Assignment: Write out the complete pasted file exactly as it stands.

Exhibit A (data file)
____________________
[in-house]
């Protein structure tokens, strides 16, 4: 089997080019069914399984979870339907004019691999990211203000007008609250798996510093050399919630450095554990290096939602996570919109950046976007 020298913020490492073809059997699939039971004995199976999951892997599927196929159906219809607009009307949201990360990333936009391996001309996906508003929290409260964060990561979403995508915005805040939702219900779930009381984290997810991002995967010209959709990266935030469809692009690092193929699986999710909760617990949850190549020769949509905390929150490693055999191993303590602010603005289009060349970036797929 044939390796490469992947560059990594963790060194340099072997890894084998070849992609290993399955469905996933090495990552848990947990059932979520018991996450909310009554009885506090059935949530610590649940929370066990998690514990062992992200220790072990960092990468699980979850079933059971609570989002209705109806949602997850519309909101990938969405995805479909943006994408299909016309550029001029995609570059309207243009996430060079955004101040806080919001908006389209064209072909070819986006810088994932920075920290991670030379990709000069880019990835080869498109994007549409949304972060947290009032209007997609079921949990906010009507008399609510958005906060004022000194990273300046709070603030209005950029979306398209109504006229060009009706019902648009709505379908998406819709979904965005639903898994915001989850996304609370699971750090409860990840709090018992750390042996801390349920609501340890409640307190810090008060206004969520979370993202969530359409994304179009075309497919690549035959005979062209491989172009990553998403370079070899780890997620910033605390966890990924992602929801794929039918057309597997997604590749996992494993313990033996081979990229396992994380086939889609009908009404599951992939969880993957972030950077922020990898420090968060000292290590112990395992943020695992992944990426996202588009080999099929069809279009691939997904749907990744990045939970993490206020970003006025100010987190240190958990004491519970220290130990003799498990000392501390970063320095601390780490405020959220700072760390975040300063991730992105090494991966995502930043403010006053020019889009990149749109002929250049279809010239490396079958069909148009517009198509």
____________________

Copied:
[in-house]
């Protein structure tokens, strides 16, 4: 089997080019069914399984979870339907004019691999990211203000007008609250798996510093050399919630450095554990290096939602996570919109950046976007 020298913020490492073809059997699939039971004995199976999951892997599927196929159906219809607009009307949201990360990333936009391996001309996906508003929290409260964060990561979403995508915005805040939702219900779930009381984290997810991002995967010209959709990266935030469809692009690092193929699986999710909760617990949850190549020769949509905390929150490693055999191993303590602010603005289009060349970036797929 044939390796490469992947560059990594963790060194340099072997890894084998070849992609290993399955469905996933090495990552848990947990059932979520018991996450909310009554009885506090059935949530610590649940929370066990998690514990062992992200220790072990960092990468699980979850079933059971609570989002209705109806949602997850519309909101990938969405995805479909943006994408299909016309550029001029995609570059309207243009996430060079955004101040806080919001908006389209064209072909070819986006810088994932920075920290991670030379990709000069880019990835080869498109994007549409949304972060947290009032209007997609079921949990906010009507008399609510958005906060004022000194990273300046709070603030209005950029979306398209109504006229060009009706019902648009709505379908998406819709979904965005639903898994915001989850996304609370699971750090409860990840709090018992750390042996801390349920609501340890409640307190810090008060206004969520979370993202969530359409994304179009075309497919690549035959005979062209491989172009990553998403370079070899780890997620910033605390966890990924992602929801794929039918057309597997997604590749996992494993313990033996081979990229396992994380086939889609009908009404599951992939969880993957972030950077922020990898420090968060000292290590112990395992943020695992992944990426996202588009080999099929069809279009691939997904749907990744990045939970993490206020970003006025100010987190240190958990004491519970220290130990003799498990000392501390970063320095601390780490405020959220700072760390975040300063991730992105090494991966995502930043403010006053020019889009990149749109002929250049279809010239490396079958069909148009517009198509």